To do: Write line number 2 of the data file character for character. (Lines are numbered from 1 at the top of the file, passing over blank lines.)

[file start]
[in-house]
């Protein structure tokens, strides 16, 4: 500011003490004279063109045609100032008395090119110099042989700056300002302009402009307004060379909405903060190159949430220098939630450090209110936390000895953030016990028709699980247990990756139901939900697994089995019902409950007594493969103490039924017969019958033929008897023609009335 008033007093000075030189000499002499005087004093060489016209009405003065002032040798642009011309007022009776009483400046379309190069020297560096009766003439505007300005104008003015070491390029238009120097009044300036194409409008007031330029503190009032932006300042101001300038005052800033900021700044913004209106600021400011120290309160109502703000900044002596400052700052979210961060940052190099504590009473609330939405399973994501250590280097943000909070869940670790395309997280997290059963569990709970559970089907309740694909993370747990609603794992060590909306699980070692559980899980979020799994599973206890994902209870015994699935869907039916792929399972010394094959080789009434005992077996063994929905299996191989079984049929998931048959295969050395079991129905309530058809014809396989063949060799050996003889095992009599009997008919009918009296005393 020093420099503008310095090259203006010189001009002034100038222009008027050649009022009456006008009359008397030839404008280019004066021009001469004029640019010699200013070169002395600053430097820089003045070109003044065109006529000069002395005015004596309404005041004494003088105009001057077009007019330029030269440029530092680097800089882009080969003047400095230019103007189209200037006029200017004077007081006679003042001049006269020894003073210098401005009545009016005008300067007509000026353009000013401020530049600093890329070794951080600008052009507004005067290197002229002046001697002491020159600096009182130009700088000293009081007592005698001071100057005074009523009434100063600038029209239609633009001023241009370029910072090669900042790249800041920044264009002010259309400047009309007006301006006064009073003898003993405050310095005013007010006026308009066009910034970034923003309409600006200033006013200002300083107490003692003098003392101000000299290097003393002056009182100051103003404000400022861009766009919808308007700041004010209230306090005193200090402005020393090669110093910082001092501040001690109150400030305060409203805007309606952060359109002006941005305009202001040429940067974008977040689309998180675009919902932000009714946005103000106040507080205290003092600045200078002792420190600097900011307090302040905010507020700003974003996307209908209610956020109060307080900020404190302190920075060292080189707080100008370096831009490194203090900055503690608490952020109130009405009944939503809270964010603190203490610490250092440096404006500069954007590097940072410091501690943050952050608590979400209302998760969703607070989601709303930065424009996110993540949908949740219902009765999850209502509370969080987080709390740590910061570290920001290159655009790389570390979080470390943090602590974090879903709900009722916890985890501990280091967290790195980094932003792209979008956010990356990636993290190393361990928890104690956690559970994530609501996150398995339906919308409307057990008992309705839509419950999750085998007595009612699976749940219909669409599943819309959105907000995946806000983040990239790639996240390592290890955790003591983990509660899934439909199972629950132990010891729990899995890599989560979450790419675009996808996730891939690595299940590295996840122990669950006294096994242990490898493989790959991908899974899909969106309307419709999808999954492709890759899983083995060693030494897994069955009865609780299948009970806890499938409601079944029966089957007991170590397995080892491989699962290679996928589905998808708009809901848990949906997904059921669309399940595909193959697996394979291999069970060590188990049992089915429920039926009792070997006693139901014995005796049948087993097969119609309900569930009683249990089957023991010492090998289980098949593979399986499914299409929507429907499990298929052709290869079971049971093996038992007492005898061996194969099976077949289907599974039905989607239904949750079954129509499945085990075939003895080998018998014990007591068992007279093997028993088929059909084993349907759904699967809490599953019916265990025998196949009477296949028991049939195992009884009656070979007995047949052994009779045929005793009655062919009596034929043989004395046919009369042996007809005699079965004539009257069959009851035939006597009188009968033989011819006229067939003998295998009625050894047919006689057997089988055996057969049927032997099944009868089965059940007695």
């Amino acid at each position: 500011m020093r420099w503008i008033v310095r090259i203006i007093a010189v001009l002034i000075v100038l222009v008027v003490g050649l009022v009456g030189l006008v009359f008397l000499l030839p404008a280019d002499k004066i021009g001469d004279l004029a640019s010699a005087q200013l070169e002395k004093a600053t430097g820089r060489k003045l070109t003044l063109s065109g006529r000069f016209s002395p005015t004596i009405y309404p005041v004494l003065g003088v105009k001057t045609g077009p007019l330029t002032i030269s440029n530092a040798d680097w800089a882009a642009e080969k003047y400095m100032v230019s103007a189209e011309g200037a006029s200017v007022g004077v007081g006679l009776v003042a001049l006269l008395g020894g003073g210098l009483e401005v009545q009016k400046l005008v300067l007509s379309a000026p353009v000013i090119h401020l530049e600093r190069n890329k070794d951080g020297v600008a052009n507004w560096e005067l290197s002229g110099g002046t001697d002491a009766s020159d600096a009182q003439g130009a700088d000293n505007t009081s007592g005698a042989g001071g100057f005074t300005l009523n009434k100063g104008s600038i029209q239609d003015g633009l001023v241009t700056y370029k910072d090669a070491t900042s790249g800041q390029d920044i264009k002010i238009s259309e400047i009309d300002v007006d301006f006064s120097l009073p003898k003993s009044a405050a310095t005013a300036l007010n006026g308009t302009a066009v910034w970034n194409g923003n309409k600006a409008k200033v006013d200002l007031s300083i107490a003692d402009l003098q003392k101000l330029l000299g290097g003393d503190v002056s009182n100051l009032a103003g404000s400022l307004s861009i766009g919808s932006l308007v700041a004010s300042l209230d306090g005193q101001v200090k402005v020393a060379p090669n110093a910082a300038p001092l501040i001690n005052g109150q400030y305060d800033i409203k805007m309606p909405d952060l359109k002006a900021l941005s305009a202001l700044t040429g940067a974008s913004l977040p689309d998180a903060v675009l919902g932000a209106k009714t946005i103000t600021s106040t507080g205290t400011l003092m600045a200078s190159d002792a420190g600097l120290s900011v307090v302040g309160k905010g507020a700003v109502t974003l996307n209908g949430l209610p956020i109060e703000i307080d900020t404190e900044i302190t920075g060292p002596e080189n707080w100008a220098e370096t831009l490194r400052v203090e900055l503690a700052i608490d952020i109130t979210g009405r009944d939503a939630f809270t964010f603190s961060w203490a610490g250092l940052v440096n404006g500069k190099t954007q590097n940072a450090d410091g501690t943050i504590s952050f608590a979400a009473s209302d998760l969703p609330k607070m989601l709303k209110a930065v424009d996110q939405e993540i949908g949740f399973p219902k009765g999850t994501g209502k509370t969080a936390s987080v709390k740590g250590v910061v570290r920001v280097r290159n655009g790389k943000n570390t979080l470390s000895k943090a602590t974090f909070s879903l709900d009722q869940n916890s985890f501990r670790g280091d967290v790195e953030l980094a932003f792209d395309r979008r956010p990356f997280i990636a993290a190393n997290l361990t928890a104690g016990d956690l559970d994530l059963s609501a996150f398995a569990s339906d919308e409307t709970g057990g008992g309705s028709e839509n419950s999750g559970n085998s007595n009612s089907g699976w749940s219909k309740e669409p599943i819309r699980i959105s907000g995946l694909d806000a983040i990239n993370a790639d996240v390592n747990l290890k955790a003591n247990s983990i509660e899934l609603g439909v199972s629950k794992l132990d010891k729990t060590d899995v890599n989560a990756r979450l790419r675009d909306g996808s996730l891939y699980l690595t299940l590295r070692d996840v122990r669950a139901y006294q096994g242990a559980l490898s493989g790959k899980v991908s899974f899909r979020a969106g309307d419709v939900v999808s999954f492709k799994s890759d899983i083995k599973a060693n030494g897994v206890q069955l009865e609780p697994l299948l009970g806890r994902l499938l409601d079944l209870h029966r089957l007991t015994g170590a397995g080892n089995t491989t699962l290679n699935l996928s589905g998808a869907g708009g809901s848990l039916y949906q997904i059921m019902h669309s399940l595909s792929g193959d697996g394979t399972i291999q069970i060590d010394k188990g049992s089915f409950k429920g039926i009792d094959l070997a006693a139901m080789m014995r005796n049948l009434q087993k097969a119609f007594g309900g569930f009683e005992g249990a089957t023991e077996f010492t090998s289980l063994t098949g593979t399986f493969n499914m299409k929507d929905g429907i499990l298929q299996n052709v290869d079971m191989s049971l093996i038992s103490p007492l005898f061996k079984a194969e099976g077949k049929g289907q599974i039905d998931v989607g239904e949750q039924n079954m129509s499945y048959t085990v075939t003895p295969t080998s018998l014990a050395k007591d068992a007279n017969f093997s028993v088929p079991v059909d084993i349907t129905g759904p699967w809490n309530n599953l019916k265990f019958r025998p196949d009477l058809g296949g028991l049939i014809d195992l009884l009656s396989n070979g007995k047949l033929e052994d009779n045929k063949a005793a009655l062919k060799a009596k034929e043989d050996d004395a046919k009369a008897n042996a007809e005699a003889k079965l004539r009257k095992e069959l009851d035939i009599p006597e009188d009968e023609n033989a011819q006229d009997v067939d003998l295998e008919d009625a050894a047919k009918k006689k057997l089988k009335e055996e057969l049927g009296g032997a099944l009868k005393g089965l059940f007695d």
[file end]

């Protein structure tokens, strides 16, 4: 500011003490004279063109045609100032008395090119110099042989700056300002302009402009307004060379909405903060190159949430220098939630450090209110936390000895953030016990028709699980247990990756139901939900697994089995019902409950007594493969103490039924017969019958033929008897023609009335 008033007093000075030189000499002499005087004093060489016209009405003065002032040798642009011309007022009776009483400046379309190069020297560096009766003439505007300005104008003015070491390029238009120097009044300036194409409008007031330029503190009032932006300042101001300038005052800033900021700044913004209106600021400011120290309160109502703000900044002596400052700052979210961060940052190099504590009473609330939405399973994501250590280097943000909070869940670790395309997280997290059963569990709970559970089907309740694909993370747990609603794992060590909306699980070692559980899980979020799994599973206890994902209870015994699935869907039916792929399972010394094959080789009434005992077996063994929905299996191989079984049929998931048959295969050395079991129905309530058809014809396989063949060799050996003889095992009599009997008919009918009296005393 020093420099503008310095090259203006010189001009002034100038222009008027050649009022009456006008009359008397030839404008280019004066021009001469004029640019010699200013070169002395600053430097820089003045070109003044065109006529000069002395005015004596309404005041004494003088105009001057077009007019330029030269440029530092680097800089882009080969003047400095230019103007189209200037006029200017004077007081006679003042001049006269020894003073210098401005009545009016005008300067007509000026353009000013401020530049600093890329070794951080600008052009507004005067290197002229002046001697002491020159600096009182130009700088000293009081007592005698001071100057005074009523009434100063600038029209239609633009001023241009370029910072090669900042790249800041920044264009002010259309400047009309007006301006006064009073003898003993405050310095005013007010006026308009066009910034970034923003309409600006200033006013200002300083107490003692003098003392101000000299290097003393002056009182100051103003404000400022861009766009919808308007700041004010209230306090005193200090402005020393090669110093910082001092501040001690109150400030305060409203805007309606952060359109002006941005305009202001040429940067974008977040689309998180675009919902932000009714946005103000106040507080205290003092600045200078002792420190600097900011307090302040905010507020700003974003996307209908209610956020109060307080900020404190302190920075060292080189707080100008370096831009490194203090900055503690608490952020109130009405009944939503809270964010603190203490610490250092440096404006500069954007590097940072410091501690943050952050608590979400209302998760969703607070989601709303930065424009996110993540949908949740219902009765999850209502509370969080987080709390740590910061570290920001290159655009790389570390979080470390943090602590974090879903709900009722916890985890501990280091967290790195980094932003792209979008956010990356990636993290190393361990928890104690956690559970994530609501996150398995339906919308409307057990008992309705839509419950999750085998007595009612699976749940219909669409599943819309959105907000995946806000983040990239790639996240390592290890955790003591983990509660899934439909199972629950132990010891729990899995890599989560979450790419675009996808996730891939690595299940590295996840122990669950006294096994242990490898493989790959991908899974899909969106309307419709999808999954492709890759899983083995060693030494897994069955009865609780299948009970806890499938409601079944029966089957007991170590397995080892491989699962290679996928589905998808708009809901848990949906997904059921669309399940595909193959697996394979291999069970060590188990049992089915429920039926009792070997006693139901014995005796049948087993097969119609309900569930009683249990089957023991010492090998289980098949593979399986499914299409929507429907499990298929052709290869079971049971093996038992007492005898061996194969099976077949289907599974039905989607239904949750079954129509499945085990075939003895080998018998014990007591068992007279093997028993088929059909084993349907759904699967809490599953019916265990025998196949009477296949028991049939195992009884009656070979007995047949052994009779045929005793009655062919009596034929043989004395046919009369042996007809005699079965004539009257069959009851035939006597009188009968033989011819006229067939003998295998009625050894047919006689057997089988055996057969049927032997099944009868089965059940007695």